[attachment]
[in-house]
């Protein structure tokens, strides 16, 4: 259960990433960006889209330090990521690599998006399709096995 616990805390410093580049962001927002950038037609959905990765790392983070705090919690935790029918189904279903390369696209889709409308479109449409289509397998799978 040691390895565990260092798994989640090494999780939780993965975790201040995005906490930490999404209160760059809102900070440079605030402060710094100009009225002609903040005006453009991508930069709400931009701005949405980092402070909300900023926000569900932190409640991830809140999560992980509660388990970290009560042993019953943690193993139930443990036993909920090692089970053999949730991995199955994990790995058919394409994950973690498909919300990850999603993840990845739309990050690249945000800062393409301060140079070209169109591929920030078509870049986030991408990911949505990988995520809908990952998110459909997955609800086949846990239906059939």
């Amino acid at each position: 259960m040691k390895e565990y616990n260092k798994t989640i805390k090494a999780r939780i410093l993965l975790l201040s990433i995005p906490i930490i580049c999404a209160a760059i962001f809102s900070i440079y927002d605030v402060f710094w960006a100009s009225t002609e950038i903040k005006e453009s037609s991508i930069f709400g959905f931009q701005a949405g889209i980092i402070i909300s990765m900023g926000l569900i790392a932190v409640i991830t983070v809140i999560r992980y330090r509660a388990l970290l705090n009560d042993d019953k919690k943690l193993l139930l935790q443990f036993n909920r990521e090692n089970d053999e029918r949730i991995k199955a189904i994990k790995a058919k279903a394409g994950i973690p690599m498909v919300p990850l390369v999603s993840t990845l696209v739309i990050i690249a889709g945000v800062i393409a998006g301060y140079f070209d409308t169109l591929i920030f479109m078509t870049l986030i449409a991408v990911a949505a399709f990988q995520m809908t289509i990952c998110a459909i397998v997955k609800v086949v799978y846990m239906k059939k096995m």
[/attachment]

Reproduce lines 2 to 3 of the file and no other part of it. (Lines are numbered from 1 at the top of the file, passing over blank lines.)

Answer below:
């Protein structure tokens, strides 16, 4: 259960990433960006889209330090990521690599998006399709096995 616990805390410093580049962001927002950038037609959905990765790392983070705090919690935790029918189904279903390369696209889709409308479109449409289509397998799978 040691390895565990260092798994989640090494999780939780993965975790201040995005906490930490999404209160760059809102900070440079605030402060710094100009009225002609903040005006453009991508930069709400931009701005949405980092402070909300900023926000569900932190409640991830809140999560992980509660388990970290009560042993019953943690193993139930443990036993909920090692089970053999949730991995199955994990790995058919394409994950973690498909919300990850999603993840990845739309990050690249945000800062393409301060140079070209169109591929920030078509870049986030991408990911949505990988995520809908990952998110459909997955609800086949846990239906059939």
């Amino acid at each position: 259960m040691k390895e565990y616990n260092k798994t989640i805390k090494a999780r939780i410093l993965l975790l201040s990433i995005p906490i930490i580049c999404a209160a760059i962001f809102s900070i440079y927002d605030v402060f710094w960006a100009s009225t002609e950038i903040k005006e453009s037609s991508i930069f709400g959905f931009q701005a949405g889209i980092i402070i909300s990765m900023g926000l569900i790392a932190v409640i991830t983070v809140i999560r992980y330090r509660a388990l970290l705090n009560d042993d019953k919690k943690l193993l139930l935790q443990f036993n909920r990521e090692n089970d053999e029918r949730i991995k199955a189904i994990k790995a058919k279903a394409g994950i973690p690599m498909v919300p990850l390369v999603s993840t990845l696209v739309i990050i690249a889709g945000v800062i393409a998006g301060y140079f070209d409308t169109l591929i920030f479109m078509t870049l986030i449409a991408v990911a949505a399709f990988q995520m809908t289509i990952c998110a459909i397998v997955k609800v086949v799978y846990m239906k059939k096995m």